With its diverse cultures, scenic views, and welcoming people, moving to Brazil can feel like an exciting adventure.
Just like anywhere else, living in Brazil has pros and cons. A little planning can make it easier for you to emphasize the pros and avoid the cons.
The following topics should help you move to Brazil and settle in to enjoy a comfortable life.
Research Your Visa Requirements
For most foreigners who wish to live or visit Brazil, you will need at least one of the following visas to enter the country:
- Tourist visa (VITUR): This allows for multiple entries for up to 90 days.
- Business visa (VITEM-II): For professionals visiting existing companies or organizations’ offices in Brazil to seek business opportunities in Brazil.
- Work visa (VITEM-V): Usually you need to have a job before obtaining this visa and entering the country.
- Permanent visa (VIPER): Issued to those who invest a minimum of $150,000 BRL or those seeking for residency or retirement.
If you’re thinking of living in Brazil long-term, you will need a permanent visa before moving to Brazil. To do this, you will need to visit a Brazilian consulate or have a proxy—typically a lawyer—apply for you.
Do not send your application through the mail. Brazil requires that all visa applications are handed to a consulate. It does not accept visa applications via mail.
Not everyone qualifies for a permanent visa in Brazil.
For American citizens, you can read the full list of requirements and exceptions at the Consulate General of Brazil in Washington website. Some people eligible for permanent visas include:
- People who have family in Brazil, including spouses and informal domestic partners.
- Retirees who wish to live in Brazil.
- Investors who have interests in Brazil.
- Professionals with job offers in areas like scientific research or teaching.
- Executives moving to Brazil for professional reasons.
Understand Its Currency and Economy
The currency that is used in Brazil is the Brazilian real (BRL). As of this writing, 1 U.S. dollar converts to about 5.2 Brazilian reals.
These differences in value are based on several factors. The currency exchange rate is determined by government stability, regulation, the economy, inflation, demand for foreign currency, and more.
According to the Heritage.org 2021 Index of Economic Freedom, due to the impact of COVID-19, the economy was forecast to contract by 5.8 percent for the year. This means the job market may shrink and may not be an optimal time for people (including foreigners) to find a job.
Prepare Your Finances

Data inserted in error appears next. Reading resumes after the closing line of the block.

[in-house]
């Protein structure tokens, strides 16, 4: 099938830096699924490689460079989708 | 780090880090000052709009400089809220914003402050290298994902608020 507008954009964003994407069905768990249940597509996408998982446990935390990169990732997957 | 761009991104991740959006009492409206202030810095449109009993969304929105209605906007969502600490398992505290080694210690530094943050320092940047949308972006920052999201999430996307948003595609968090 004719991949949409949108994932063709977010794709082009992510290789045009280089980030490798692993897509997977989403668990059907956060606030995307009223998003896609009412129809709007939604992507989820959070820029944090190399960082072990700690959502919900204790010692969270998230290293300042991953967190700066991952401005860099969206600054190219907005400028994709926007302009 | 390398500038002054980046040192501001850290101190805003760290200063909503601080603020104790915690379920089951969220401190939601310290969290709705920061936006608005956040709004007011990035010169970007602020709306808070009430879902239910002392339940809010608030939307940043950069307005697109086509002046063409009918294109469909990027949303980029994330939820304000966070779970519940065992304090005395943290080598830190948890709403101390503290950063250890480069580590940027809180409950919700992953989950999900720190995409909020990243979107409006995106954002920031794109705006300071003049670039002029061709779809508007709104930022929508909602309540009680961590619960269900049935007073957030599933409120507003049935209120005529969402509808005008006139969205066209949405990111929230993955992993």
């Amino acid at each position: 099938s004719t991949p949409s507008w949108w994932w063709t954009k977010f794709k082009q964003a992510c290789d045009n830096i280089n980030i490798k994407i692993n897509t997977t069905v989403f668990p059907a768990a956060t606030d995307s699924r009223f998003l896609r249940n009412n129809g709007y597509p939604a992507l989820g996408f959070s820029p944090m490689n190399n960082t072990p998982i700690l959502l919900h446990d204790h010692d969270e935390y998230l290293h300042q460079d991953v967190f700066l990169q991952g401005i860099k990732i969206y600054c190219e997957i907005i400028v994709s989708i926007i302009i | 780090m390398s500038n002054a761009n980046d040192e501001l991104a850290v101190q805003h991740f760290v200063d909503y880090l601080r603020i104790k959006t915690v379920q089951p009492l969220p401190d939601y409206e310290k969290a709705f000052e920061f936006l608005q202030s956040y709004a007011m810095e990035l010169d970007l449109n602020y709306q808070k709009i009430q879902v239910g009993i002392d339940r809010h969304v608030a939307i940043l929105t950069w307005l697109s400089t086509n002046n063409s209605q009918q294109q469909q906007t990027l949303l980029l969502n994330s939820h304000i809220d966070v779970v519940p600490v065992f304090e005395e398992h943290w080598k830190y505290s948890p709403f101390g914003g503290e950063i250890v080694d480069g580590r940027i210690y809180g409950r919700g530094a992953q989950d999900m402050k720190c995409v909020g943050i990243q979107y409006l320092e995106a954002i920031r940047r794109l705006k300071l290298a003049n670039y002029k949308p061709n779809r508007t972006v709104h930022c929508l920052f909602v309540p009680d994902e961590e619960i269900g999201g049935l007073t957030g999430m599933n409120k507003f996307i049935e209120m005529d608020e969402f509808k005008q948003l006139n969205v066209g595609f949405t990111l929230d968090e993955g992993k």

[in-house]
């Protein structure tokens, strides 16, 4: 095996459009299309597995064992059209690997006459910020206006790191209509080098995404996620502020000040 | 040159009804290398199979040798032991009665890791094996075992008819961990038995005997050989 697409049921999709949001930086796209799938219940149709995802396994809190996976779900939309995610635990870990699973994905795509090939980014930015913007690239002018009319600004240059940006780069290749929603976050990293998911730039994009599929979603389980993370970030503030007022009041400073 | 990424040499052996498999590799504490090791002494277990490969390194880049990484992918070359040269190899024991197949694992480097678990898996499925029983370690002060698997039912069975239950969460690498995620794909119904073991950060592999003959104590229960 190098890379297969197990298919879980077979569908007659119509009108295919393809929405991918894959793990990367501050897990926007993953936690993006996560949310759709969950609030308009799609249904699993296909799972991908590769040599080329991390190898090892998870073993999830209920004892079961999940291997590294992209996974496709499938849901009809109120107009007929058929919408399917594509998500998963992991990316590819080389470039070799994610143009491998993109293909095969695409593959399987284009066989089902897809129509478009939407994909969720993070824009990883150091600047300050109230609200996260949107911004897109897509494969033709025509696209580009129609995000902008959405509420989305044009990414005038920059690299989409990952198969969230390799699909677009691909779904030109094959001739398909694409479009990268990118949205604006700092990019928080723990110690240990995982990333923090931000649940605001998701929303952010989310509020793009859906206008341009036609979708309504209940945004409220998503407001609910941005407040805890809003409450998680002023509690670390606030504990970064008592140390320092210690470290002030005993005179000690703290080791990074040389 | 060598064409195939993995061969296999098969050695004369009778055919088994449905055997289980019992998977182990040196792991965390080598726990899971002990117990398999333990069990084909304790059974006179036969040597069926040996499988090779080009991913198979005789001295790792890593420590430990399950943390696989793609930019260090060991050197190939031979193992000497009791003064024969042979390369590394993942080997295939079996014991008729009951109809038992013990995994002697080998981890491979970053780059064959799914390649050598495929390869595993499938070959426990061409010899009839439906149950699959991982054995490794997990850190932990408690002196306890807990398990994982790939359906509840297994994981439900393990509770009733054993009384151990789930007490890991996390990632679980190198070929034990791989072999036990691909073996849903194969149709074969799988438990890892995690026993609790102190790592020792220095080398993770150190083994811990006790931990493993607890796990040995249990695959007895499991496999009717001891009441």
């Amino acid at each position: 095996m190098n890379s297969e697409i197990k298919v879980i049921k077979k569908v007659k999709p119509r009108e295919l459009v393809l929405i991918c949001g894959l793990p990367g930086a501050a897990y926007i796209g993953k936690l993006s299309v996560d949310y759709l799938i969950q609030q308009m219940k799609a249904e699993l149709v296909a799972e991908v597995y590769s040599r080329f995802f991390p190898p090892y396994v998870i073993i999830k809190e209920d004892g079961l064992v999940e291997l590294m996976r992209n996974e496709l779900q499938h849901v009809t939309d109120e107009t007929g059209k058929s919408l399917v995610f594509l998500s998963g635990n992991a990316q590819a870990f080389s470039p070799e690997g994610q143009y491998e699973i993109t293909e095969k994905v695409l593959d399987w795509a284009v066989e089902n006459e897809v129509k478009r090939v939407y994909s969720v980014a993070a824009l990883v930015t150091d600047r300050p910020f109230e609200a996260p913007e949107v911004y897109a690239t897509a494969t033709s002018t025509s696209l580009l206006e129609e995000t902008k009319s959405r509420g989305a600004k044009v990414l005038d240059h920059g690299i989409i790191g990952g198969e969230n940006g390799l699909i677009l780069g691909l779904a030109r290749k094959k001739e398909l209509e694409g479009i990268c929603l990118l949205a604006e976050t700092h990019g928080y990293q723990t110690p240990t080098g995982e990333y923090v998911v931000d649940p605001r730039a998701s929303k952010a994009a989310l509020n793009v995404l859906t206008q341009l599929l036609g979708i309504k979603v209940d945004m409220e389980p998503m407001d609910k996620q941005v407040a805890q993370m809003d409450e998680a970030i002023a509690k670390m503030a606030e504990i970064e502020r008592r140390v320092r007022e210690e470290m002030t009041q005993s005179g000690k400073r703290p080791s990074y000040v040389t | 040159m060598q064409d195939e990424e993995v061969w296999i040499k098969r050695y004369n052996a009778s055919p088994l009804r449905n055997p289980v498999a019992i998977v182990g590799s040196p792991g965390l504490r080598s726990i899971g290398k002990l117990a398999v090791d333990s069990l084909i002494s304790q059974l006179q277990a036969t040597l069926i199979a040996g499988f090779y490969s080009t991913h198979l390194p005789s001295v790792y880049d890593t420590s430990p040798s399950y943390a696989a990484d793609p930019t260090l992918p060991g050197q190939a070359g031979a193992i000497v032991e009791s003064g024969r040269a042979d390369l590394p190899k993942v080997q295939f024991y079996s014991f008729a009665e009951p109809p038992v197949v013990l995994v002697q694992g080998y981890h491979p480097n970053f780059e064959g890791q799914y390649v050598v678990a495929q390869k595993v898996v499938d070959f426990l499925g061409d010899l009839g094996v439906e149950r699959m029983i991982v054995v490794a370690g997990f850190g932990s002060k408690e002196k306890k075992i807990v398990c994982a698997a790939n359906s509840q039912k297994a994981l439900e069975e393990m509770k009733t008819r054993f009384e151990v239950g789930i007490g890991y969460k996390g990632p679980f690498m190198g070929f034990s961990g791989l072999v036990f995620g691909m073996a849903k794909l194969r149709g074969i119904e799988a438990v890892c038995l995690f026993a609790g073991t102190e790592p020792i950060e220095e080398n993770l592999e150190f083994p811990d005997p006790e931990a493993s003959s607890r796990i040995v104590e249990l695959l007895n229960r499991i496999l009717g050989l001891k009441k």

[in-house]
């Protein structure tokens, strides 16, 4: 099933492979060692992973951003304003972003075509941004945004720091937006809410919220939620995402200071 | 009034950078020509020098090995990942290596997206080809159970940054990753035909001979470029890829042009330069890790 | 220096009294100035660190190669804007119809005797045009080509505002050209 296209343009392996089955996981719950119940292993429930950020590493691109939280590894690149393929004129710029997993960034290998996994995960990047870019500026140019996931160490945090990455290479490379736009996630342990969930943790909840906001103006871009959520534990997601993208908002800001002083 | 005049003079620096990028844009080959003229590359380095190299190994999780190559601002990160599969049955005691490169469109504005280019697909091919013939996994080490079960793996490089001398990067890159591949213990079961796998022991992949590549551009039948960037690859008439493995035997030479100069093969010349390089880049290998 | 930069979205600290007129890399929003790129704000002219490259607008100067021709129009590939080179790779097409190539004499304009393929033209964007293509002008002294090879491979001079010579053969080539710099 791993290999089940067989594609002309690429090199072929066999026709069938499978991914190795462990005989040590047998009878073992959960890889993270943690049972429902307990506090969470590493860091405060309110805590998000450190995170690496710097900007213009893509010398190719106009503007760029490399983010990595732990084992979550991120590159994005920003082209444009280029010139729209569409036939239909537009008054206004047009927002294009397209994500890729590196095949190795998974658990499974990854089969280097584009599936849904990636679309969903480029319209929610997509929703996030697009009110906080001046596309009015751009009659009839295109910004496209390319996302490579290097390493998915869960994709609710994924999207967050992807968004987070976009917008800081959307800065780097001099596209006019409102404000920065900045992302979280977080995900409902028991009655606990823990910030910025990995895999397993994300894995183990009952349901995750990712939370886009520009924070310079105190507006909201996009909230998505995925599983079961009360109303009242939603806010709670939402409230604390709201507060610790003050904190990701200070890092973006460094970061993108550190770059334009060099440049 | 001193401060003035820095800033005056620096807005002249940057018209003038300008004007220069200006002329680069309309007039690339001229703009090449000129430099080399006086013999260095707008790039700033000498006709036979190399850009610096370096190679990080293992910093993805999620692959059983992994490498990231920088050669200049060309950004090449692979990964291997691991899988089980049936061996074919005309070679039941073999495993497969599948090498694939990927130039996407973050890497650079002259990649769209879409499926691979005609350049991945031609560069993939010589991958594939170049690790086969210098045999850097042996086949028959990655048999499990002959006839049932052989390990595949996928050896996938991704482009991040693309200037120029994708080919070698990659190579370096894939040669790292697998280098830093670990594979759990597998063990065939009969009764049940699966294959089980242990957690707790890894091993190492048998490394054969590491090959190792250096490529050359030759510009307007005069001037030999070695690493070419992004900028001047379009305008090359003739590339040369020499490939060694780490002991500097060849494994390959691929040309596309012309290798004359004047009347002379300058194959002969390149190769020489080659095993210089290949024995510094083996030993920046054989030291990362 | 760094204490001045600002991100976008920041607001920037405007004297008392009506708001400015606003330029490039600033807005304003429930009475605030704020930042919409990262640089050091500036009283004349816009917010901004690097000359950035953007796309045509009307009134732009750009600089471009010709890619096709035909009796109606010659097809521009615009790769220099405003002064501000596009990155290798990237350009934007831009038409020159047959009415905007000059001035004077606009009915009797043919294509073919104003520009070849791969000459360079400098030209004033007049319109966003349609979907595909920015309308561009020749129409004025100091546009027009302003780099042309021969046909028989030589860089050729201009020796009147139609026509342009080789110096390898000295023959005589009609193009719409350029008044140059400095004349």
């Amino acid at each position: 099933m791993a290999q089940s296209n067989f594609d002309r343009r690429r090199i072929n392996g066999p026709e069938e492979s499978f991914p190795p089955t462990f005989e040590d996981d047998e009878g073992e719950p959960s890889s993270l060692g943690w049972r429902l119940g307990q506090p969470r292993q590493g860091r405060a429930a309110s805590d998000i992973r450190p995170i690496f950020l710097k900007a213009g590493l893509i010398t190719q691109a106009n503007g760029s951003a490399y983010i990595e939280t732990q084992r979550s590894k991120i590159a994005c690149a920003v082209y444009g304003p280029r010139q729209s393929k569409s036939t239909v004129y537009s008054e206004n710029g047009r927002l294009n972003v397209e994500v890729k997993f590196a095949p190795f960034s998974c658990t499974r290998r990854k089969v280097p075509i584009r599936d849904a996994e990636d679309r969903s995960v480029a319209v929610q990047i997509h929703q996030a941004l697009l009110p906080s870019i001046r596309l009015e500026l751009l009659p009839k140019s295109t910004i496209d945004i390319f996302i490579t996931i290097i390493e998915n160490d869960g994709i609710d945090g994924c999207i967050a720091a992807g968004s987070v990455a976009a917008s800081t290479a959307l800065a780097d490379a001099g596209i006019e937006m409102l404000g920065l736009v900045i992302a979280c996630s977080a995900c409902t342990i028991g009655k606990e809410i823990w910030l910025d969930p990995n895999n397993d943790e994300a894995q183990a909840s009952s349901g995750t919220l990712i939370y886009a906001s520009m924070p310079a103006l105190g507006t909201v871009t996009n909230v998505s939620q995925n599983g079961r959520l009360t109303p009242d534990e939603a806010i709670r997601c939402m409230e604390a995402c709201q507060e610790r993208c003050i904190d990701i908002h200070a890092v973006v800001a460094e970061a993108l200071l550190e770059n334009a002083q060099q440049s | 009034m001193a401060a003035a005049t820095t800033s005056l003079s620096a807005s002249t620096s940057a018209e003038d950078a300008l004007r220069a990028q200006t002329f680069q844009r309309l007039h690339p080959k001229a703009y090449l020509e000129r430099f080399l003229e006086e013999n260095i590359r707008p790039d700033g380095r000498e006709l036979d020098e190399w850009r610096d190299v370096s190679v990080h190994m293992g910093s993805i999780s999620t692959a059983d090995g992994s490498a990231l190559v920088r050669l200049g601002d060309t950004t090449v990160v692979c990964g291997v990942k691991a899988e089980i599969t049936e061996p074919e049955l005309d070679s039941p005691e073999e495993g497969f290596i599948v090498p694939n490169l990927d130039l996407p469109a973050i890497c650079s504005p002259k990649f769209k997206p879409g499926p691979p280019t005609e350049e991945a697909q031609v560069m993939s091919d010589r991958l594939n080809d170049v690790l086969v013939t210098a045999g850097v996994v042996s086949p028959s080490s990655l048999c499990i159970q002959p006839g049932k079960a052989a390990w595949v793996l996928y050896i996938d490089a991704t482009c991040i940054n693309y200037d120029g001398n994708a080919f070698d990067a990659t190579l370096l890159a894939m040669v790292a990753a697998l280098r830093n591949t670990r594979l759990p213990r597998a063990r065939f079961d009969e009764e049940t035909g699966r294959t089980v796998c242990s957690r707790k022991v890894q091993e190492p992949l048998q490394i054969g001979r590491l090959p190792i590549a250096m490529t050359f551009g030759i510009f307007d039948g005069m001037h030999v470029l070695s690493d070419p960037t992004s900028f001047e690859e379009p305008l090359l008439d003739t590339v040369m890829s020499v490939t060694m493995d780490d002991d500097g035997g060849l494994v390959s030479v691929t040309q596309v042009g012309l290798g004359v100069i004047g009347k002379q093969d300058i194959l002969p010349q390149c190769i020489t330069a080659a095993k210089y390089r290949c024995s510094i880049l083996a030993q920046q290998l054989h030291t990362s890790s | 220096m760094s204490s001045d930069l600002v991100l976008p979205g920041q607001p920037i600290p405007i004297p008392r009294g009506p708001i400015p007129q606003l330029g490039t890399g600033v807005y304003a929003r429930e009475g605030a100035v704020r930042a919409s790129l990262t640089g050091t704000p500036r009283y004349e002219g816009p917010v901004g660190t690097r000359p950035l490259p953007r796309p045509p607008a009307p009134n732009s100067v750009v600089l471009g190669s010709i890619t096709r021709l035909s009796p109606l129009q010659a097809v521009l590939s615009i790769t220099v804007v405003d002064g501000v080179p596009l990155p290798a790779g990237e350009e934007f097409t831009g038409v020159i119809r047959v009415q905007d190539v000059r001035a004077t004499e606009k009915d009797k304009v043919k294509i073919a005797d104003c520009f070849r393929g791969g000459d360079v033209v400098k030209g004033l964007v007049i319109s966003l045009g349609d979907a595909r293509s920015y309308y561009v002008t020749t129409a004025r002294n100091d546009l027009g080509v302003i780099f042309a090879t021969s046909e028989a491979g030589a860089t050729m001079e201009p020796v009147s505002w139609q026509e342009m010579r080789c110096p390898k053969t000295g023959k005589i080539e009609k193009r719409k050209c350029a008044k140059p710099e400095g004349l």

If you plan to move to Brazil permanently, you will need to move your finances to a bank you can access locally.
Keep in mind that you may not need to liquidate your other financial assets, such as stocks and bonds. It isn’t usually necessary.
You can keep them after moving to Brazil. Though you might find that you have a more difficult time accessing the funds once you move. Talk to your financial institution to make arrangements before moving.
Further reading: Your Complete Guide to the Brazilian Pix System
Find Work in Brazil or Start a Business
A job offer should make it much easier for you to get a permanent visa to live in Brazil.
If you have technological or scientific experience, reach out to organizations and schools in Brazil to look for job opportunities.
If you have experience in business with Brazil, you could try to convince your company to relocate you there.
Working in Brazil as a foreigner isn’t always easy because you might not know Portuguese or understand the local culture. Assistance from an established company or school can help a lot as you acclimate to the area.
Entrepreneurs looking to start businesses in Brazil could also receive a warm welcome from the government. Expect to have at least $50,000 before the country will take your interest seriously.
You may need help getting the permits and other documents required to start a business in Brazil. Reach out to the American Chamber of Commerce in Brazil for assistance.
Get a Place to Live
How much does it cost to move to Brazil? That largely depends on where you want to live.
Large, popular cities like Brasilia, São Paulo, and Rio de Janeiro are some larger cities in the country. If your reasons to move to Brazil involve culture, you will probably focus on these cities.
Big cities, however, can cost more to live in. Whether you purchase a home or rent an apartment, you will spend more by living in one of these cities.
Luckily, you have other options outside of cities areas that offer gorgeous views, kind people, and lower prices.
Before you decide where to move, take a trip to Brazil so you can experience smaller cities like Curitiba and Florianopolis to get a feel of the living environment there.
Figure Out Health Insurance
Technically, anyone living legally in Brazil has access to free, universal healthcare. In practice, public hospitals can have long waiting times and limited supplies.
Before you can seek care, you will need to get a Sistema Único de Saúde (Unified Health System) card. Even most private doctors and hospitals require an SUS card.
If you don’t want to participate in the public healthcare system, you can get private insurance. Several companies sell private health insurance for expats in Brazil. Compare your options from providers like:
Finding Community in Brazil
If you don’t already have connections to expats living in Brazil, you can meet new people through options like:
- Facebook groups where expats in Brazilian share stories and make friends.
- Taking classes to improve your Portuguese.
- Searching Meetup and similar websites for expat events.
When in doubt, use your favorite search engine to find expats from your home country living in Brazil.
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